How Chinese panels are affecting western solar markets
By Robin Whitlock on April 25, 2012
There’s no doubt about it, the price of solar PV is falling and probably will continue to fall over the near future. Many within the industry identify oversupply and production overcapacity as the main factors for falling PV prices alongside cost reductions achieved by improved technological innovation.
The continuing growth in Chinese module manufacturing is fundamentally a significant element with Chinese producers enjoying increasingly higher levels of investment in production capacity. As a result Chinese and Taiwanese solar PV companies have managed to increase production by 120 percent over the last four years, according to Asset Management Sustainability Research.
Some of this growth in production volume has been driven by Chinese government subsidy, but it is not exactly clear how much. An investigation by the US Department of Commerce indicates that the figure may be between 2.9 to 4.73 percent and consequently they have decided to levy an equivalent amount in tariffs to try and stem the tide of Chinese imports.
The department is expected to levy a second ‘anti-dumping’ tariff in May and solar manufacturers on both sides of the Atlantic, particularly in Europe, are watching with interest. European solar manufacturers may try to get the EU to levy a similar tariff.
Some think that it is wrong to blame the Chinese solely for a downward spiral in PV prices. Nevertheless it is clear that the trend has produced a definitely marked effect in that the continuing fall in prices stimulated a surge in installations which has in turn forced European governments to impose cuts in Feed-in Tariffs (FiTS) rates.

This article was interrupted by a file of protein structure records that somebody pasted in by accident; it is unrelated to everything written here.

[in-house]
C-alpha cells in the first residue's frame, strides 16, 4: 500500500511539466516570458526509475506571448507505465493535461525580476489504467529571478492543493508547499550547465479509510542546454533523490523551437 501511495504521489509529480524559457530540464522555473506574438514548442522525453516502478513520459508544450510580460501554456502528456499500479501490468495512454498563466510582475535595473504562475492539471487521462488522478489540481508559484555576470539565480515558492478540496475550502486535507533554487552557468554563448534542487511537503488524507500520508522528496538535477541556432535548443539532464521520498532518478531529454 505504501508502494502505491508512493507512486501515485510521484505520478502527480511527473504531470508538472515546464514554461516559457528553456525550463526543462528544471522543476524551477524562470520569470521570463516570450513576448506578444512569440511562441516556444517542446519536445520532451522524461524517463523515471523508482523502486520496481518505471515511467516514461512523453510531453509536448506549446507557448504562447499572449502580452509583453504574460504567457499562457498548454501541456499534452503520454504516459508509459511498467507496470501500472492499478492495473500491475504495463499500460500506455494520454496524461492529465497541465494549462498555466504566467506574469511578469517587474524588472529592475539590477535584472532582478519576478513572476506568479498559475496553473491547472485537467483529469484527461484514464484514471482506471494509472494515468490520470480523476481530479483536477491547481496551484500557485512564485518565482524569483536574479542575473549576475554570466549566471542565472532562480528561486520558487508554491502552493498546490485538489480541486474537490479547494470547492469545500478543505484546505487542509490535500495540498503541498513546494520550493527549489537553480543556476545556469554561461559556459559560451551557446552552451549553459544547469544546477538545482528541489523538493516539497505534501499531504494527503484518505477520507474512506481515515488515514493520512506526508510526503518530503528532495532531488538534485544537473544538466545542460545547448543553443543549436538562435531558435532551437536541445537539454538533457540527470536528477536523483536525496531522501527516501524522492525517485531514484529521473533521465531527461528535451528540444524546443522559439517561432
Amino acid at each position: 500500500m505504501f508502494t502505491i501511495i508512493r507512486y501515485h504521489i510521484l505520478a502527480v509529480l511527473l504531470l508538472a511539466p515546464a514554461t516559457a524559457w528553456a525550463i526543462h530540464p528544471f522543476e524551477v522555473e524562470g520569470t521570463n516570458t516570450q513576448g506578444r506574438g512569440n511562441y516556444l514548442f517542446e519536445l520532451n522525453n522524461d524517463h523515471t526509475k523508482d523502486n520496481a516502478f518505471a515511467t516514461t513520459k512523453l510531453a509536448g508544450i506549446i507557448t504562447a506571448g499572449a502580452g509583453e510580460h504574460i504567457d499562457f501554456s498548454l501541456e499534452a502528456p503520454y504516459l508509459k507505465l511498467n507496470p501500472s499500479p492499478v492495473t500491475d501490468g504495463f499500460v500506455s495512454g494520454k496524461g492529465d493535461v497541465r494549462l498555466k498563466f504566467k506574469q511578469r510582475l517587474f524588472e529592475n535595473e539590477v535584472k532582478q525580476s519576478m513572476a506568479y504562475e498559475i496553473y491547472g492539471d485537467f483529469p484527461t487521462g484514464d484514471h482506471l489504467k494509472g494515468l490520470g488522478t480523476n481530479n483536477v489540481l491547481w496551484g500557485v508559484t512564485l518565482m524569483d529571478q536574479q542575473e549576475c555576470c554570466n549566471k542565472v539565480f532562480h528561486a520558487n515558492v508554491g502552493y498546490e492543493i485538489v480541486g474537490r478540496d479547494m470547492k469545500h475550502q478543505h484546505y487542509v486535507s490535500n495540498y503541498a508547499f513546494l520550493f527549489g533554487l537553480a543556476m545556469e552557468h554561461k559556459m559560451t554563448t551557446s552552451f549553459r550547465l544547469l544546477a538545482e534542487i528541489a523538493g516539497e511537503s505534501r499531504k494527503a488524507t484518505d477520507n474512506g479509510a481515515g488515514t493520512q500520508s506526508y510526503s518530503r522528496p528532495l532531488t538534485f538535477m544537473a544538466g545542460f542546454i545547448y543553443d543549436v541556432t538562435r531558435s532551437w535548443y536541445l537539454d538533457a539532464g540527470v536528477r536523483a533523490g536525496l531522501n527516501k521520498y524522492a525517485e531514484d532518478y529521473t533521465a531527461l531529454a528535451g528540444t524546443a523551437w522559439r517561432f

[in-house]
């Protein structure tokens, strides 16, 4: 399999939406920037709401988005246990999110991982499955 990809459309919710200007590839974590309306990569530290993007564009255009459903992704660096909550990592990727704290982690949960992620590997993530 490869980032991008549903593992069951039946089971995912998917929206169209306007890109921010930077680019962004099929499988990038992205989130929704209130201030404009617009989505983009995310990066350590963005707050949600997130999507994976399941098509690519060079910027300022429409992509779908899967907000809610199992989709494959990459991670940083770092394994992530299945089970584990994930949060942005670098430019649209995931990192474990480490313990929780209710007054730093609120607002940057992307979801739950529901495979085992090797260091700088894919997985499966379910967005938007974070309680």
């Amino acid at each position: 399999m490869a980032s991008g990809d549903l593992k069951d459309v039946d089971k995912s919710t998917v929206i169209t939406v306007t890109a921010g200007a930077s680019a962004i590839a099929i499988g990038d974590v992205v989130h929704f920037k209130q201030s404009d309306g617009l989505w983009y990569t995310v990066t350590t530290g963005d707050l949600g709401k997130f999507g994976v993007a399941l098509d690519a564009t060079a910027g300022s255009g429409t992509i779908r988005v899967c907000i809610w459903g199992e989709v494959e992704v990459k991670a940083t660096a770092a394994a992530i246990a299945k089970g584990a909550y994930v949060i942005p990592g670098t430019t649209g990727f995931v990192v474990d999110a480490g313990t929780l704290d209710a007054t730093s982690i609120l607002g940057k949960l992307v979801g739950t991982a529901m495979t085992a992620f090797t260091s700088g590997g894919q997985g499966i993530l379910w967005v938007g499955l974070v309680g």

The primary financial effect will be shrinking profit margins according to Gunter Weinberger, the Chief Exec of German solar company Solar-Fabrik AG. Weinberger believes that the best strategy for European manufacturers is to achieve ‘cost leadership’ in particular areas. “We don’t believe in fully integrated manufacturing because we consider the challenge to reach and maintain cost leadership in several value steps too extreme,” he says. “In fact, we prefer to buy cells from the cost leader in cells, who buys wafers and silicon from cost leaders in their particular field. Anything else won’t work out longer term.”
An analyst at NPD Solarbuzz, Susanne von Aichberger, says that quality is a means of differentiating from Chinese competitors. “The European PV industry in general should focus on new high-tech markets where innovation is required, for example in the field of storage [and] smart grid applications,” she says. Tim Murphy, another NPD Solarbuzz analyst, argues that government policy makers should reaffirm their objectives with regard to solar PV and either act to drive the market or let it go to Asia in the way that textiles have done.
Whatever happens the general consensus is that the European market will continue to suffer upheaval due to capacity expansion and price decline. If European companies can meet the challenge by adopting a particular strategy, such as niche development, this will improve their ability to compete in the global solar market.
Published by Robin Whitlock on April 25th, 2012